Exam Success

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Increasingly we hear arguments that exams do not matter, do not measure ability accurately, or that they place undue pressure on students. However, it is our view, that society has not changed significantly to embrace a reduction of exams, let alone its removal or replacement. As Mrs. Chong, Head of Secondary at elc International School Sungai Buloh Campus, states:

“Life is a series of examinations where you are assessed constantly and evaluated before being judged as good or needs improving. You leave school after completing Form 5 or Year 11. Then you head to a college to take another programme, perhaps the A Levels. You write the A Levels after 18 months and then you move to the university of your choice. There you study for three or four years, cramming for your year-end exams, then you finally graduate. You are free! The world is your oyster! You can have the life you have always dreamt of! Think again. You apply for a job, and you are called in for an interview. Your resume is assessed, your answers evaluated, and your ability tested. You do this a few times, then hopefully you finally get a job. Now you settle into your new office. Is it all over? Not by a long shot. In your new job, you are constantly being evaluated and assessed. Your decisions and leadership skills are scrutinised. Your performance is discussed formally at appraisals. That is when it finally hits you. Examinations never end.”

To do away with exams without adjusting the way the workplace operates, is a recipe for failure and jeopardises the chances of students’ success in later life. Change on the scale required would be slow and fraught with challenges, and it is unfair to start bottom up with students and expect employers to understand those changes and evaluate new recruits accordingly. Logically any campaign for change should start from the top and work its way down. This means that in the meantime examination success would continue to have a direct positive impact on employability for most students.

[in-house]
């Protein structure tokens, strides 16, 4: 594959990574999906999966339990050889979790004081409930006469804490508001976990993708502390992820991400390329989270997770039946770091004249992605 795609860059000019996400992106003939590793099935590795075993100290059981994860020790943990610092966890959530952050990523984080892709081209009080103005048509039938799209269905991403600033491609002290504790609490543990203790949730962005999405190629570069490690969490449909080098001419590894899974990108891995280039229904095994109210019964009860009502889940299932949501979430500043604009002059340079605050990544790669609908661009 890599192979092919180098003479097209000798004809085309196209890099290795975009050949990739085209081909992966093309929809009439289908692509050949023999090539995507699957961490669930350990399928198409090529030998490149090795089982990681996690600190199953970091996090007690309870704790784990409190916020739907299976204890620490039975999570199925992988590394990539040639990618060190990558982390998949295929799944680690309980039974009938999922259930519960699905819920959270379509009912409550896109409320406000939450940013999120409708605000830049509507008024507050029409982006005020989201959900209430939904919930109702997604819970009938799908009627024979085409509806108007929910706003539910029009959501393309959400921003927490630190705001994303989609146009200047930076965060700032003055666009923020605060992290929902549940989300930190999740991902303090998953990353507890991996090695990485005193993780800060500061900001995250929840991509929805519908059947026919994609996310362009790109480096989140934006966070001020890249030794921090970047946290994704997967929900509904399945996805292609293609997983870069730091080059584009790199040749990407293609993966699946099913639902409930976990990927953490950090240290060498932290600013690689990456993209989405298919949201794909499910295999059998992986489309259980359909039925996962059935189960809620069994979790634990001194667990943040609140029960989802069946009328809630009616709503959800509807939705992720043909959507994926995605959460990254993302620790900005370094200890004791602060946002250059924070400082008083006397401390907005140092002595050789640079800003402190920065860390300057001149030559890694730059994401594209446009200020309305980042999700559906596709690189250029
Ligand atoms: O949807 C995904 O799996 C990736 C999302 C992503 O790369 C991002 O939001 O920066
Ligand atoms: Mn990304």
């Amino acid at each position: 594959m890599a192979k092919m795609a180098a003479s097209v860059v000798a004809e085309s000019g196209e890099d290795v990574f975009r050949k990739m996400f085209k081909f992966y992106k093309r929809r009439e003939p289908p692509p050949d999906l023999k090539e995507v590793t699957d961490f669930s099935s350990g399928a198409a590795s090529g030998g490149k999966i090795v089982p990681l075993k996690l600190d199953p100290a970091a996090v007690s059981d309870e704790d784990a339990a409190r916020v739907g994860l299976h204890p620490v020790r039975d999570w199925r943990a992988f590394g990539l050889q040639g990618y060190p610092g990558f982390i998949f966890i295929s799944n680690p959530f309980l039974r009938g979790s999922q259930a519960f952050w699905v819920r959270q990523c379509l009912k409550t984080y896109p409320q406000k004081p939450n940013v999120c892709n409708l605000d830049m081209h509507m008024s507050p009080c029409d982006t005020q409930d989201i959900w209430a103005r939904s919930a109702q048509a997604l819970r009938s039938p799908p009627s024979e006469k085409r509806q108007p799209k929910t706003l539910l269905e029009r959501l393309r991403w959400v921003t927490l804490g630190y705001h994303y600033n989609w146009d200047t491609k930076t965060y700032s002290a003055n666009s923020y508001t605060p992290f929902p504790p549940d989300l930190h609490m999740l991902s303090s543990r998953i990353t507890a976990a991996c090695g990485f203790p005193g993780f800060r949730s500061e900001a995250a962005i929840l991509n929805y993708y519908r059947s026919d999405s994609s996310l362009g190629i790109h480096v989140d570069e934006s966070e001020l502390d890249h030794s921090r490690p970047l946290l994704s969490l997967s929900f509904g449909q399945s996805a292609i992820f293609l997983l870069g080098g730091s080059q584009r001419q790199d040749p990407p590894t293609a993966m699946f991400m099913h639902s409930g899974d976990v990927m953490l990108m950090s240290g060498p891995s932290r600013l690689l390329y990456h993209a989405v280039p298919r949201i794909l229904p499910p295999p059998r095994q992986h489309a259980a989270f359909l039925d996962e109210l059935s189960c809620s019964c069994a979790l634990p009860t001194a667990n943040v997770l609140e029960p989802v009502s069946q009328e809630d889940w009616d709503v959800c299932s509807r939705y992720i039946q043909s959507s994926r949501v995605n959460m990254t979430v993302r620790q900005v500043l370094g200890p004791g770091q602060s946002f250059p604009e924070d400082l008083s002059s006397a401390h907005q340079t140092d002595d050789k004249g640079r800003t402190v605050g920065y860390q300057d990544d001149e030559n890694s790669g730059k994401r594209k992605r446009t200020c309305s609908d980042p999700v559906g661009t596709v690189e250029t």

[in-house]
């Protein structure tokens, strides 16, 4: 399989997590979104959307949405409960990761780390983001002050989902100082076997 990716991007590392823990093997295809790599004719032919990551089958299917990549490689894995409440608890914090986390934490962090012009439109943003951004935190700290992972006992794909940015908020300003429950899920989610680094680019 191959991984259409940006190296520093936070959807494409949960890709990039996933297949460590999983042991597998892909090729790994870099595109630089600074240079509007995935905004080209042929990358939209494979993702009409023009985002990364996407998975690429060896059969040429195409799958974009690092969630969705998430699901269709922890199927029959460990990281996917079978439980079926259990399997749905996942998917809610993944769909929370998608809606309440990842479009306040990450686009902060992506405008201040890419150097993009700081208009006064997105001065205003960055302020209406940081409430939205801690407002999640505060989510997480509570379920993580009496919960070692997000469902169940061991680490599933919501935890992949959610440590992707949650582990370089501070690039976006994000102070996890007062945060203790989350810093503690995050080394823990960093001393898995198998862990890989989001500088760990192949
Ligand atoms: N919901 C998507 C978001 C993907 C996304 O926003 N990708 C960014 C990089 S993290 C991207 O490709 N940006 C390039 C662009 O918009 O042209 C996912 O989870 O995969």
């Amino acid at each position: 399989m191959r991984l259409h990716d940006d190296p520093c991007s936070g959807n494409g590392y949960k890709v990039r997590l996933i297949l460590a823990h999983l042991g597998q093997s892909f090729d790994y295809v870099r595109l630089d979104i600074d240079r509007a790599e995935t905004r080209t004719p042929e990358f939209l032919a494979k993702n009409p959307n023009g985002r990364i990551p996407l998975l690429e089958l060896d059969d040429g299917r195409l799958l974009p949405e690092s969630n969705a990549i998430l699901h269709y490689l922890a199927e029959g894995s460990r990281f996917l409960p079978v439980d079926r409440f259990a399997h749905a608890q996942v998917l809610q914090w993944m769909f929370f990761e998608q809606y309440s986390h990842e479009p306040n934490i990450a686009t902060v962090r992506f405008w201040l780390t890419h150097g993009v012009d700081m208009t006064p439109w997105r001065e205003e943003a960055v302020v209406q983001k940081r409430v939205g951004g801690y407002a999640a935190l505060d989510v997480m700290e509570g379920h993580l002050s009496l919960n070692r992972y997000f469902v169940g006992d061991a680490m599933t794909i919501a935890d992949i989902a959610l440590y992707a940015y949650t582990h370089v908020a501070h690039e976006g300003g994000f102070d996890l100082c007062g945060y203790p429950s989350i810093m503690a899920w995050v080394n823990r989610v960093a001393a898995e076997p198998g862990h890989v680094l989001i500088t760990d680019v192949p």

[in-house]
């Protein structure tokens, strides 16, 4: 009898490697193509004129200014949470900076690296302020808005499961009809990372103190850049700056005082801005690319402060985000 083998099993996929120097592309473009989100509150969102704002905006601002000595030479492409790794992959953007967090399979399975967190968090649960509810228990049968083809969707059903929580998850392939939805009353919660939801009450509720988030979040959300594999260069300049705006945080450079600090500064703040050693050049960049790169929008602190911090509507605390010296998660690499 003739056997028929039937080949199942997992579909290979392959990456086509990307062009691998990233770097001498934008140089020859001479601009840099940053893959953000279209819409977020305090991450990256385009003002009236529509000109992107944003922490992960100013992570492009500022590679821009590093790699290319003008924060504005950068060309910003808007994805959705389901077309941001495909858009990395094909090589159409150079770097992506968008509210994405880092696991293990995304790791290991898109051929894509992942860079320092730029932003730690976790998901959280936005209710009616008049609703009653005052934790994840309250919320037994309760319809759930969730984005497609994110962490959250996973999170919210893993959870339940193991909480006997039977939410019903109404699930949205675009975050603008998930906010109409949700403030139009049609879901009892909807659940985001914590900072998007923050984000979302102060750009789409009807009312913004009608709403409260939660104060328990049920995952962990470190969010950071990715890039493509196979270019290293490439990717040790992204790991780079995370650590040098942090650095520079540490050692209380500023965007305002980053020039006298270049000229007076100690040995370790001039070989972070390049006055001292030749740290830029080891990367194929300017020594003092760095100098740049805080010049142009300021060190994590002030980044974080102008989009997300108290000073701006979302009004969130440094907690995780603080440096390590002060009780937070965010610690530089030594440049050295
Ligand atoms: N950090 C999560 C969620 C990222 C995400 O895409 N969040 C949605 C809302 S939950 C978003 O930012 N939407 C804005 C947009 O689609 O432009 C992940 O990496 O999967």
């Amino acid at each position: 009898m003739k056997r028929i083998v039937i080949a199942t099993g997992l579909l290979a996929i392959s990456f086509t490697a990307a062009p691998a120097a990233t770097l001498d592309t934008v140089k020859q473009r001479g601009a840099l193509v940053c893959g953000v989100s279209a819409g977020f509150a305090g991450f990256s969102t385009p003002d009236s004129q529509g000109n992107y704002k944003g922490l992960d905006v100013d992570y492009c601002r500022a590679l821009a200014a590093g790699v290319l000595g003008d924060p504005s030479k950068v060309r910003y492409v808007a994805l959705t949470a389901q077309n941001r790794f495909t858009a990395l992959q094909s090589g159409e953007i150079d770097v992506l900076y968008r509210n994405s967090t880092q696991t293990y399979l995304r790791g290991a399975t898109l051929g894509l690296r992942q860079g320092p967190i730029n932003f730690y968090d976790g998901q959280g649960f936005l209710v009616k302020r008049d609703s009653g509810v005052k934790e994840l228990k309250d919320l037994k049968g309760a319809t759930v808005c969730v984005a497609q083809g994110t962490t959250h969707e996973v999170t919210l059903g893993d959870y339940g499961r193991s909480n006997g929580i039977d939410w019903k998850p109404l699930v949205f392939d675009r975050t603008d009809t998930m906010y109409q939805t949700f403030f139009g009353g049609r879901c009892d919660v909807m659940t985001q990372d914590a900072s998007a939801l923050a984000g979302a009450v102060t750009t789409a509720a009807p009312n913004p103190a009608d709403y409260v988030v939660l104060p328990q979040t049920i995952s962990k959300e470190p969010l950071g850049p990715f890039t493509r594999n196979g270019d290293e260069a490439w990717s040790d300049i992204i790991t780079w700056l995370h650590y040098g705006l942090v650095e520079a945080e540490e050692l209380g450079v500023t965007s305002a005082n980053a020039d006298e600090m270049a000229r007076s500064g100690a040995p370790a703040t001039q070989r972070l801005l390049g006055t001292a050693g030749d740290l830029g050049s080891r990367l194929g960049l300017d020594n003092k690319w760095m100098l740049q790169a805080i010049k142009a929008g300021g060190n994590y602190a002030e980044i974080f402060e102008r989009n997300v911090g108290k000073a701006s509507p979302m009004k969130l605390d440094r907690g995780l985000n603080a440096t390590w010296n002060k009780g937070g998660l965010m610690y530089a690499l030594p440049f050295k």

Of course, some schools have moved towards pure coursework, but this is merely another form of assessment on a long-term basis. It could be argued that this constant assessment and feedback can take its toll on a student who does not have the particular kind of work ethic suited for protracted coursework. We are all different, so finding the right type of assessment for the individual makes achieving success in school and later in life more likely. Hence, picking the right School is incredibly important to achieving future success, and what is right for one family is not necessarily right for another.

In elc International School, examinations are one method of preparation for life that continues to help students achieve success and cope with the pressures of later life. However, without support from parents and teachers, it would be impossible for students to manage completely and so there is a balancing act always in play. Whilst student mental health and the development of social skills are of prime importance to the School, the approach followed in elc is somewhat different. Together with parents, the teachers will always try to ensure there is at least some pressure present, teaching students to recognise that a work ethic is vital and that pressure is a challenge that they need to overcome and ultimately grow in resilience, ready for the next “pressure”. At the same time there must be a healthy offering of extra-curricular activities. Without parental and teacher support this would be impossible to get right, but with over 30 years of experience in education elc continues to deliver academic success and well-rounded and well-balanced students. The recent IGCSE examinations, despite the troubles posed by COVID19, are no exception with over 78% of all papers sat across both campuses at A* to A grades, and a 100% pass rate. Taken over 10 years, elc has achieved 75% distinctions for all papers sat; a remarkable feat which firmly underpins their claim of delivering continued academic excellence.

Change is inevitable and all the evidence suggests that elc will successfully adapt when required. In the meantime, however, it continues to deliver academic excellence with a team of dedicated teachers and likeminded parents, a formidable support system indeed.

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